Apple’s $1 billion patent verdict a blow to Android phones

Many analysts said the decision could spell danger for competitors who, like Samsung, use Google’s Android operating system to power their cell phones.

It was the $1 billion question that ed-tech leaders were asking Aug. 25: What does Apple’s victory in an epic patent dispute over its fiercest rival mean for the U.S. smart-phone industry?

Analysts from Wall Street to Hong Kong debated whether a jury’s decision that Samsung Electronics Co. ripped off Apple technology would help Apple corner the U.S. smart-phone market over Android rivals, or amount to one more step in a protracted legal battle over smart-phone technology.

Many analysts said the decision could spell danger for competitors who, like Samsung, use Google Inc.’s Android operating system to power their cell phones.

“I am sure this is going to put a damper on Android’s growth,” New York-based Isi Group analyst Brian Marshall said. “It hurts the franchise.”

The Silicon Valley jury found that some of Samsung’s products illegally copied features and designs exclusive to Apple’s iPhone and iPad. The verdict was narrowly tailored only to Samsung, which sold more than 22 million smart phones and tablets that Apple claimed used its technology, including the “bounce-back” feature when a user scrolls to an end image, and the ability to zoom text with a tap of a finger.

But most other Apple competitors have used the Android system to produce similar technology, which could limit the features offered on all non-Apple phones, analysts said.

“The other makers are now scrambling” to find alternatives, said Rob Enderle, a leading technology analyst based in San Jose.

Seo Won-seok, a Seoul-based analyst at Korea Investment, said the popular zooming and bounce-back functions the jury said Samsung stole from Apple will be hard to replicate.

The companies could opt to pay Apple licensing fees for access to the technology or develop smarter technology to create similar features that don’t violate the patent—at a cost likely to be passed onto consumers.

Apple lawyers are planning to ask that the two dozen Samsung devices found to have infringed its patents be barred from the U.S. market. Most of those devices are “legacy” products with almost nonexistent new sales in the United States. Apple lawyers also will ask that the judge triple the damage award to $3 billion, because the jury found Samsung “willfully” copied Apple’s patents.

A loss to the Android-based market would represent a big hit for Google as well.


New site offers help with shift to digital education

Epic-ed will help guide school leaders through digital transitions.

A new online community that launched Aug. 22 aims to help schools and districts as they move toward digital education and implement corresponding policy changes.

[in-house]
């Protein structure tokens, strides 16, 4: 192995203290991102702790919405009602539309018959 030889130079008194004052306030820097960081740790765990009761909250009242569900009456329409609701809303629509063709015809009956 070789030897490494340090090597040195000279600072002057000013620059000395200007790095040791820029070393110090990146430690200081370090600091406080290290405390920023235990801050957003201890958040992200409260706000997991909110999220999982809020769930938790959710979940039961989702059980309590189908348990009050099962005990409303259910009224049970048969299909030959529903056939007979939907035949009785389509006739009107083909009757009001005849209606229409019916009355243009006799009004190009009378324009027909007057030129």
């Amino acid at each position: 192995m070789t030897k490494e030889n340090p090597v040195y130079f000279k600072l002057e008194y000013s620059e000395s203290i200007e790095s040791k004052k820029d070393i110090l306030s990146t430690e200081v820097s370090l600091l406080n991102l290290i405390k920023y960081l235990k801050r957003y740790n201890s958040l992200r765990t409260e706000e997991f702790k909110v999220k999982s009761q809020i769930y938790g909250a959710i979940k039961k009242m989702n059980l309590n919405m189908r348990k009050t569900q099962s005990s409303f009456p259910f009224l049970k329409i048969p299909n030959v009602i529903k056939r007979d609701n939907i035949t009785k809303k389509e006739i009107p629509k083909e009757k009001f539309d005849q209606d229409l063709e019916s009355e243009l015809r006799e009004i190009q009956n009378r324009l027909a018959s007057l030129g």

The U.S. Department of Education, the Friday Institute for Educational Innovation at North Carolina State University, and the Consortium for School Networking (CoSN) partnered to create the online community of practice.

Epic-ed aims to empower digital transitions at all stages of development, including school leaders who are thinking about moving to ubiquitous computing environments, those who wish to implement ed-tech pilot projects, and those who are ready for full-scale implementation.

“Epic-ed will provide K-12 educators, district leaders, and other community participants with a unique channel to get connected and develop strategies for navigating the digital transition,” said CoSN CEO Keith Krueger. “With increased peer-to-peer interaction and greater connectivity, epic-ed members will have an opportunity to learn from each other, share ideas, and ultimately implement effective plans to help ease the transition and maximize the benefits of technology-enabled learning environments.”

Though one-to-one computing has long been a goal of many districts, ed-tech leaders find they are now faced with a “one-to-many” situation, because many students today own and use more than one wireless mobile device.

“Bring your own device” initiatives—where students use their own devices on a school’s network, and the school often provides a “classroom set” of tools for students who don’t have their own device—also are growing in popularity. These initiatives cut down on tech support and take advantage of the large numbers of students who own high-tech devices and who already are using those devices, such as tablets, laptops, and smart phones, for educational purposes.

Epic-ed will focus on all stakeholders involved in ed-tech programs: school administrators, teachers, chief technology officers, instructional coaches, parents, students, and more.

On the community’s website, users will see a depiction of the digital transition cycle, a framework that epic-ed uses to help stakeholders begin or evaluate their progress toward digital education. That cycle consists of four phases:


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Corporal punishment reigns in many Southern schools

Corporal punishment is still surprisingly legal in many Southern public schools, reports. The Forrest City, Ark., School Board voted on Monday night to reinstate corporal punishment in its schools. The measure was strongly advocated by School Superintendent Dr. Jerry Woods. Many parents in the rural impoverished community near Memphis support the action, saying that children are out of control and need spankings either by paddles or rulers. Parents can tell school administrators, however, that they do not want corporal punishment used on their children. Corporal punishment is legal under Arkansas law. It states “Any teacher or school principal may use corporal punishment in a reasonable manner against any pupil for good cause in order to maintain discipline and order within the public schools.” During the 2010-11 school year, Arkansas educators used corporal punishment 31,847 times, according to the website Never Hit A Child. Large county school districts such as the one that contains the state’s capital of Little Rock have banned corporal punishment…

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Graphic: Obama vs. Romney: Future of the workforce


Obama says that the United States should lead the world in college-graduation rates by 2020. He has pushed to expand the size of, and access to, Pell Grants for students from low-income families, increasing the maximum per-student amount, the National Journal reports. In the spring, Obama shifted his attention to student loans, advocating for legislation to prevent the 3.4 percent student-loan interest rate from doubling. He succeeded when Congress passed a one-year delay. Obama launched an aggressive campaign promoting community colleges. He has also warned universities that their federal funding could be reduced if they don’t rein in tuition costs.